EducationLocalPrince George's CountyWilliam J. Ford

PGCPS to Implement Distance Learning for Half the School Year

Prince George’s County Public Schools CEO Monica Goldson announced Wednesday that Maryland’s second-largest school system will begin the 2020-21 school year with a distance-learning model.

Since the county has the most confirmed coronavirus cases in the state, Golson said no in-person education will happen from the first day of school on Aug. 31 through Jan. 29.

The plans to shrink a digital divide in the schools will include Wi-Fi access for certain families, distribution of technology devices and teaching through the school system’s local television broadcast.

“We all want to have our children and our staff back in buildings the way that we used to,” she said. “Unfortunately, we’re not a time where I feel comfortable that we could move forward with excellent delivery of our instruction and keeping our children safe physically being in our buildings.”

Amid the ongoing coronavirus pandemic, about 46 percent of 18,000 people who participated in a PGCPS survey preferred to continue school at home full-time.

Another 42 percent want a hybrid form of distance learning and in-school instruction, according to the district survey. About 12 percent want students back in the buildings five days a week.

In the meantime, students will receive distance learning five days a week. Small group instruction will be offered for English-language learners and special needs students.

The school system with 136,500 students and 206 schools plan to offer meals at least twice a week, based on a similar plan offered in the final months of the previous school year. The goal would be to come up with a strategy to offer meals five days a week.

Activities that won’t take place in the fall are interscholastic sports. The list of fall sports includes football, soccer and volleyball.

A comprehensive draft report will be released next week to detail how the school system will support students. The school board will hold a special meeting later this month to review the plan.

Goldson said a hybrid model will be examined Dec. 1-18 to provide in-person instruction at least two days a week, but wouldn’t begin until Feb. 1. Parents and guardians will have the option to allow their children to attend school or continue online and distance learning for the entire school year.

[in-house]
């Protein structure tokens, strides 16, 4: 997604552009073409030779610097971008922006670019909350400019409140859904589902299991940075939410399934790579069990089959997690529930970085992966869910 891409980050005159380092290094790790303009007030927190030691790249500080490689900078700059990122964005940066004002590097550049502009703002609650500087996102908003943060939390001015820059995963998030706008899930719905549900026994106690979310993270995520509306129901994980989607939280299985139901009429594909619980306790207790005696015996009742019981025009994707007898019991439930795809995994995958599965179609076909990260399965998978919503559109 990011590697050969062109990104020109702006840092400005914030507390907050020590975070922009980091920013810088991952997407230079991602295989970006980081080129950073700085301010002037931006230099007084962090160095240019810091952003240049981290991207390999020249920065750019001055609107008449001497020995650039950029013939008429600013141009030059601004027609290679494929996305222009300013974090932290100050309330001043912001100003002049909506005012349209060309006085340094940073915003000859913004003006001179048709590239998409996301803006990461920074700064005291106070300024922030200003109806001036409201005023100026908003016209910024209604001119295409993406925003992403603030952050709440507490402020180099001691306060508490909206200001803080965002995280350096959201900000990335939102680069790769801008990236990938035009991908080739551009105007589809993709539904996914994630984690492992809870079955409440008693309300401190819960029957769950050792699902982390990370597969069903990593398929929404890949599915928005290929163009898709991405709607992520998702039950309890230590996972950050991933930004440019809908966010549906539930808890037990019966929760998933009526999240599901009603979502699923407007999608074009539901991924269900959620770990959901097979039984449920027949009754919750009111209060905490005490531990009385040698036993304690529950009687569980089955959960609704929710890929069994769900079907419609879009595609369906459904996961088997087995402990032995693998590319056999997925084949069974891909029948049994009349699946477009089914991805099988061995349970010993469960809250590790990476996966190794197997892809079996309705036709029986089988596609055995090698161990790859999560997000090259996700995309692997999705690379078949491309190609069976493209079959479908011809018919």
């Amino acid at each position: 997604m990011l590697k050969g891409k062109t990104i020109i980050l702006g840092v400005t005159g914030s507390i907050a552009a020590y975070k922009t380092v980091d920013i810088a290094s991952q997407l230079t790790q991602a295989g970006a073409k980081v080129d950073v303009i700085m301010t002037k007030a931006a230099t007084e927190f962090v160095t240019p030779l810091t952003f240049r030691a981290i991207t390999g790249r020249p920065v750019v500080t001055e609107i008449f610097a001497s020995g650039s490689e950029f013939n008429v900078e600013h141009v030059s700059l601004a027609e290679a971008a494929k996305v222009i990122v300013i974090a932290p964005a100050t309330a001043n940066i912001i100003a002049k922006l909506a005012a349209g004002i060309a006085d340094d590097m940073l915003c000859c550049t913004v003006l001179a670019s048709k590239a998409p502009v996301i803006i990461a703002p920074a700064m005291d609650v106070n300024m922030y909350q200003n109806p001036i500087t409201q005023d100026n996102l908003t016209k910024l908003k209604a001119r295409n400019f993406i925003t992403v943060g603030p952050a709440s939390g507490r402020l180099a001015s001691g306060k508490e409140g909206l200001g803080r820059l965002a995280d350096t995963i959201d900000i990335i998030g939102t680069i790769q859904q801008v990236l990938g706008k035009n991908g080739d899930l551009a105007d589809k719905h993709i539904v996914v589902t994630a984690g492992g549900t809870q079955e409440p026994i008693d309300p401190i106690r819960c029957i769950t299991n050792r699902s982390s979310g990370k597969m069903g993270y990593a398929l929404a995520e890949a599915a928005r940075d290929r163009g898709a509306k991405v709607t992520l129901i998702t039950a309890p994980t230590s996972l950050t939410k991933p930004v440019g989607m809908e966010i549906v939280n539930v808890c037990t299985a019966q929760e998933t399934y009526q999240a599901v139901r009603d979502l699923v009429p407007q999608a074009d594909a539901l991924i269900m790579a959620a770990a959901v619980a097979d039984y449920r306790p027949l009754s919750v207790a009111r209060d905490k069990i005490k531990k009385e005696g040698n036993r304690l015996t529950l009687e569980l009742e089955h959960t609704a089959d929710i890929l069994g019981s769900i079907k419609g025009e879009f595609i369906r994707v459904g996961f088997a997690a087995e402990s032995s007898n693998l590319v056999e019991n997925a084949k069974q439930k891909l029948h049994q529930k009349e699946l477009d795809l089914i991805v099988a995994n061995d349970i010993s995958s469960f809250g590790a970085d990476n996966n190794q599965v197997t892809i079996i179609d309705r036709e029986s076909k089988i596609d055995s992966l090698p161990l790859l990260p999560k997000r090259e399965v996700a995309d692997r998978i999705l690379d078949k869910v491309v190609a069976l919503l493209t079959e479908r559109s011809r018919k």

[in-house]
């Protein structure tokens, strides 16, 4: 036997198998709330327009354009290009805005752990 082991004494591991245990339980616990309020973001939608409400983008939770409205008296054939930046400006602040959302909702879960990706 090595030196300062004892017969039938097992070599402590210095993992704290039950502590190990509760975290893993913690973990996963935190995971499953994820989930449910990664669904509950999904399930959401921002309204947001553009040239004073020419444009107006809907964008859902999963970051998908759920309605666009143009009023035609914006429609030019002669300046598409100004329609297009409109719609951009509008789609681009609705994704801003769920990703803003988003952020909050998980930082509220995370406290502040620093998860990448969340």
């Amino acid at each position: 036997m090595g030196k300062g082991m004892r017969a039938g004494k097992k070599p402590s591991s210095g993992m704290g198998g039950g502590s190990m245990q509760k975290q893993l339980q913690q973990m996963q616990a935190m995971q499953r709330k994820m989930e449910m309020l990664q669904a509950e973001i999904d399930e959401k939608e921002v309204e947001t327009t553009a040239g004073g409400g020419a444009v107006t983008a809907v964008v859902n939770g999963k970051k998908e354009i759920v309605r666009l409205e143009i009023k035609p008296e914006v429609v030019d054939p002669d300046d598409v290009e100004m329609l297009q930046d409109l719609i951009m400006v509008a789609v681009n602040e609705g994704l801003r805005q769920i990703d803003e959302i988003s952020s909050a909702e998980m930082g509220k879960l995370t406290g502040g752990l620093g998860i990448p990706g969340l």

Goldson will host a community town hall at 5:30 p.m. Wednesday and another one at the same time Thursday with school employees.

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William J. Ford – Washington Informer Staff Writer

I decided I wanted to become a better writer while attending Bowie State University and figured that writing for the school newspaper would help. I’m not sure how much it helped, but I enjoyed it so much I decided to keep on doing it, which I still thoroughly enjoy 20 years later. If I weren’t a journalist, I would coach youth basketball. Actually, I still play basketball, or at least try to play, once a week. My kryptonite is peanut butter. What makes me happy – seeing my son and two godchildren grow up. On the other hand, a bad call made by an official during a football or basketball game makes me throw up my hands and scream. Favorite foods include pancakes and scrambled eggs which I could eat 24-7. The strangest thing that’s ever happened to me, or more accurately the most painful, was when I was hit by a car on Lancaster Avenue in Philadelphia. If I had the power or money to change the world, I’d make sure everyone had three meals a day. And while I don’t have a motto or favorite quote, I continue to laugh which keeps me from driving myself crazy. You can reach me several ways: Twitter @jabariwill, Instagram will_iam.ford2281 or e-mail, wford@washingtoninformer.com

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